Holland Cotter writes the obituary for Nancy Spero who died at home in New York on Sunday. She was 83 and had been married to Leon Golub for 54 years until his death five years ago:
The couple moved to Paris in 1959, where Ms. Spero steeped herself in European existentialism and produced a series of oil paintings she had begun in Chicago on the themes of night, motherhood and eroticism. When they settled in New York City, which became their permanent home, in 1964, the Vietnam War and the social changes it was creating in the United States affected Ms. Spero profoundly.
To come to grips with these realities, Ms. Spero, who always viewed art as inseparable from life, developed a distinctive kind of political work. Polemical but symbolic, it combined drawing and painting as well as craft-based techniques like collage and printmaking seldom associated with traditional Western notions of high art and mastery. […]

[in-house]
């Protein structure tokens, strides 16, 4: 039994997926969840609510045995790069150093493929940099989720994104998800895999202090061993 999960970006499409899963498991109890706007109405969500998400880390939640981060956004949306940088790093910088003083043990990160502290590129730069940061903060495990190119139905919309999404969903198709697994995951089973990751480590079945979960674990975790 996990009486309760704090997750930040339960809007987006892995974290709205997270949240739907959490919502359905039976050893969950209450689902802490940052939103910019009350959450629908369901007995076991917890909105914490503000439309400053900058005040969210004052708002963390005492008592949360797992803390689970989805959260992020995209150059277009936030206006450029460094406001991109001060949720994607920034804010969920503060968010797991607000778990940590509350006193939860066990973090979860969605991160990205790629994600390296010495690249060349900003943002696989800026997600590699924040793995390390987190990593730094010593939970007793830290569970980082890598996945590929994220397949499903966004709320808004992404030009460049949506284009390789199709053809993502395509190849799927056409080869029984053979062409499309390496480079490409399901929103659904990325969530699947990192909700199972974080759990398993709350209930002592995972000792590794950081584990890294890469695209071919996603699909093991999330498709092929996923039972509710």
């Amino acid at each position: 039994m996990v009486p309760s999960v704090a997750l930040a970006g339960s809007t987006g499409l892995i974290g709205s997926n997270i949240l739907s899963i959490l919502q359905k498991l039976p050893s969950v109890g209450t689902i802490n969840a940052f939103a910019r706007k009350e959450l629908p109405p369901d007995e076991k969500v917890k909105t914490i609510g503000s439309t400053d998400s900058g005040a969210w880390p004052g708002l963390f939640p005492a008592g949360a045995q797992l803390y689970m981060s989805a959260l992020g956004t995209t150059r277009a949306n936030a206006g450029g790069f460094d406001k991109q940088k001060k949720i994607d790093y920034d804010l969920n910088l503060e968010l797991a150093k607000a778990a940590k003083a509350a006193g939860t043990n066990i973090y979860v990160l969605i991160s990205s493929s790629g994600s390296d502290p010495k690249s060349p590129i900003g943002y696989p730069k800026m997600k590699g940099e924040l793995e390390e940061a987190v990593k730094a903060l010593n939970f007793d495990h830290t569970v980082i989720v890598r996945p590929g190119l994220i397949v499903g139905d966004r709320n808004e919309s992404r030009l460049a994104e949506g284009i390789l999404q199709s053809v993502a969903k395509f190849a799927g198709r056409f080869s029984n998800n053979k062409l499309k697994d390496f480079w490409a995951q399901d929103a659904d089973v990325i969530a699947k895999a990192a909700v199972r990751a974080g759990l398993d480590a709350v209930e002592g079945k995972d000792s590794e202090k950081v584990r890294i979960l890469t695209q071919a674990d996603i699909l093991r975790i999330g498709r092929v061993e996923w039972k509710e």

Although Ms. Spero received relatively little art world attention during the early part of her career, she gained visibility in the 1980s and ’90s as socially concerned art came into favor. By this time her work had gained in formal complexity and variety, with its weavings of image and text, its time-consuming techniques of painting, cutting and stamping, and its adaptation of aspects of Pop, Minimalism and Color Field painting, styles she had previously distanced herself from.